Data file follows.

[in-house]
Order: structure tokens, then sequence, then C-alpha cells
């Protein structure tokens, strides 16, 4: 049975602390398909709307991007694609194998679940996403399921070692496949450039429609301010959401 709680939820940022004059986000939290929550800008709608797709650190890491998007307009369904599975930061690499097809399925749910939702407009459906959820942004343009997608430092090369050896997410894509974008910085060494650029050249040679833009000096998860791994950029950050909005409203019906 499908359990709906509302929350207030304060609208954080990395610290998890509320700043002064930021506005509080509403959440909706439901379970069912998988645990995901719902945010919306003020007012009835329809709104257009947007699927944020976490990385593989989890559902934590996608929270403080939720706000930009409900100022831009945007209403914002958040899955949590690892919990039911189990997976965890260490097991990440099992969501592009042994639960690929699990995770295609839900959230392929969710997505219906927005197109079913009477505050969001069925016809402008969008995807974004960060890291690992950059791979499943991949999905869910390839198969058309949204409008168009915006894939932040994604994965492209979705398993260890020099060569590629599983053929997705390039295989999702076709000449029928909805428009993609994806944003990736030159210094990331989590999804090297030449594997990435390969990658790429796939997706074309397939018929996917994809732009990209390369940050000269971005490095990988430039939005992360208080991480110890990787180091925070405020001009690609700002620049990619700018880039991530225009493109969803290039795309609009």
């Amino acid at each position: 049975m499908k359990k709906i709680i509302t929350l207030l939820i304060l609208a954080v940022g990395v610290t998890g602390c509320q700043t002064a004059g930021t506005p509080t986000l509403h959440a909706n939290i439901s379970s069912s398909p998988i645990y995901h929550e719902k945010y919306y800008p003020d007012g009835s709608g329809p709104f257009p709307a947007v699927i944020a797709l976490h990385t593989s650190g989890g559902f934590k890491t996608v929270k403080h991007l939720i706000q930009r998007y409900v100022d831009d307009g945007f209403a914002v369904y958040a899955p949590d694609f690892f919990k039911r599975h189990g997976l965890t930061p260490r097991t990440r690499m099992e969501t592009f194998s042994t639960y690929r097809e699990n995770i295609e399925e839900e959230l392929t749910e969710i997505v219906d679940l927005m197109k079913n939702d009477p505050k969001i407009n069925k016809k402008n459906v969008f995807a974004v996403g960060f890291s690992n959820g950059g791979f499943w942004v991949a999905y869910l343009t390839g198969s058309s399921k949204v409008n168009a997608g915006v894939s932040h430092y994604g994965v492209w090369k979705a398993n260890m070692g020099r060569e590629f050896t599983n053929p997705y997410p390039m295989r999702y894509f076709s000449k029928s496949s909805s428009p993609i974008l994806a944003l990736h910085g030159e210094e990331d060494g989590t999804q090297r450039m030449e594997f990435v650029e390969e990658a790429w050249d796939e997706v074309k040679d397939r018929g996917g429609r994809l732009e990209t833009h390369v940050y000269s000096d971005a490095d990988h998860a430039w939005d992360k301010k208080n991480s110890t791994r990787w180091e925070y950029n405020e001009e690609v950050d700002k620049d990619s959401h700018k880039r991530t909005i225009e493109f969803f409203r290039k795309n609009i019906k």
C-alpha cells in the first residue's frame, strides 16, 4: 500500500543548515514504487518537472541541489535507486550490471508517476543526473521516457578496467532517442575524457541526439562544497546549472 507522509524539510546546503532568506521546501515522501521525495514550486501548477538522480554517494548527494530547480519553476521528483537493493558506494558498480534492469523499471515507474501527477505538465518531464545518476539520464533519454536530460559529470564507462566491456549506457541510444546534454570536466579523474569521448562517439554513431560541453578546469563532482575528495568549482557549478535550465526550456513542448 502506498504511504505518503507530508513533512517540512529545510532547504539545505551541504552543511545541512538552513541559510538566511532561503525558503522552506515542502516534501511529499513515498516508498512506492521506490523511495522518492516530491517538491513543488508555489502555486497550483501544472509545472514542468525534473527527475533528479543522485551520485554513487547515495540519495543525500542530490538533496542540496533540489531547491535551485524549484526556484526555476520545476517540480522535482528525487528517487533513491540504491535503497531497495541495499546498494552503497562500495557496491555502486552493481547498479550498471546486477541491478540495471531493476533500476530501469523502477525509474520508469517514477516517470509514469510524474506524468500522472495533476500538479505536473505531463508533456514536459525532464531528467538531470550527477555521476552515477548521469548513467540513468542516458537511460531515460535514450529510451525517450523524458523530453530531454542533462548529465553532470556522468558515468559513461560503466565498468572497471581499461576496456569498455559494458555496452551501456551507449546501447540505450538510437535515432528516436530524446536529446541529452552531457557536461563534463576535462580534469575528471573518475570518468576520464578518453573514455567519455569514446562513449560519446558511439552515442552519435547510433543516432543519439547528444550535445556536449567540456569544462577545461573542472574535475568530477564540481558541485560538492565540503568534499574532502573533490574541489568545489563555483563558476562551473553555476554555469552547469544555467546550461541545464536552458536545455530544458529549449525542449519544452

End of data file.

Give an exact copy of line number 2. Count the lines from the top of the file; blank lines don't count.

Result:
Order: structure tokens, then sequence, then C-alpha cells